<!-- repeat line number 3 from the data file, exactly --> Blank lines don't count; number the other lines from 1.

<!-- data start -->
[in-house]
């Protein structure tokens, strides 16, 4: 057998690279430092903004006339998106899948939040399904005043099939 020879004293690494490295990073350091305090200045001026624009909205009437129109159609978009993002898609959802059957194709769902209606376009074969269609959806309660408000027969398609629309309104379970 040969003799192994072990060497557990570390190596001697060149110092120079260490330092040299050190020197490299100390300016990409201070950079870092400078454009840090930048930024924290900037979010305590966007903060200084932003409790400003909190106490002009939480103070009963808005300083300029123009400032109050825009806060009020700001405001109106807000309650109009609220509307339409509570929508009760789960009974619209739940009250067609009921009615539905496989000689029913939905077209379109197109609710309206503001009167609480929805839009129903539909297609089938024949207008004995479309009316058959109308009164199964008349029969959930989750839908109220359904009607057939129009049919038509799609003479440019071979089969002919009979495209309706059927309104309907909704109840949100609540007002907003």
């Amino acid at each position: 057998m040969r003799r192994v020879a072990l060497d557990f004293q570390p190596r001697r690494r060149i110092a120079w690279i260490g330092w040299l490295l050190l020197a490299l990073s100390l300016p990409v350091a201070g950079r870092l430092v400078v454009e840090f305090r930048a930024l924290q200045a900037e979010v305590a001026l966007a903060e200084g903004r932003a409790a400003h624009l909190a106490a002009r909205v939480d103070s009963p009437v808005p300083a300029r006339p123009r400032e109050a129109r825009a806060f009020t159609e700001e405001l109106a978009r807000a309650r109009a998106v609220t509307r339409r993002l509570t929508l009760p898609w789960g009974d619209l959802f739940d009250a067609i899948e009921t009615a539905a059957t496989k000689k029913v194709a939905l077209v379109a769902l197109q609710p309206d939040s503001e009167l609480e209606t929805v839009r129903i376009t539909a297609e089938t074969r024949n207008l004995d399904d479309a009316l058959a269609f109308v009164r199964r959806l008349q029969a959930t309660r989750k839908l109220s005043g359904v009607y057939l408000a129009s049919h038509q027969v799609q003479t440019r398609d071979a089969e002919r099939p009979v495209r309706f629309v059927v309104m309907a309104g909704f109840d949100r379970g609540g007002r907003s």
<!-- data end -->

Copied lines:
């Amino acid at each position: 057998m040969r003799r192994v020879a072990l060497d557990f004293q570390p190596r001697r690494r060149i110092a120079w690279i260490g330092w040299l490295l050190l020197a490299l990073s100390l300016p990409v350091a201070g950079r870092l430092v400078v454009e840090f305090r930048a930024l924290q200045a900037e979010v305590a001026l966007a903060e200084g903004r932003a409790a400003h624009l909190a106490a002009r909205v939480d103070s009963p009437v808005p300083a300029r006339p123009r400032e109050a129109r825009a806060f009020t159609e700001e405001l109106a978009r807000a309650r109009a998106v609220t509307r339409r993002l509570t929508l009760p898609w789960g009974d619209l959802f739940d009250a067609i899948e009921t009615a539905a059957t496989k000689k029913v194709a939905l077209v379109a769902l197109q609710p309206d939040s503001e009167l609480e209606t929805v839009r129903i376009t539909a297609e089938t074969r024949n207008l004995d399904d479309a009316l058959a269609f109308v009164r199964r959806l008349q029969a959930t309660r989750k839908l109220s005043g359904v009607y057939l408000a129009s049919h038509q027969v799609q003479t440019r398609d071979a089969e002919r099939p009979v495209r309706f629309v059927v309104m309907a309104g909704f109840d949100r379970g609540g007002r907003s």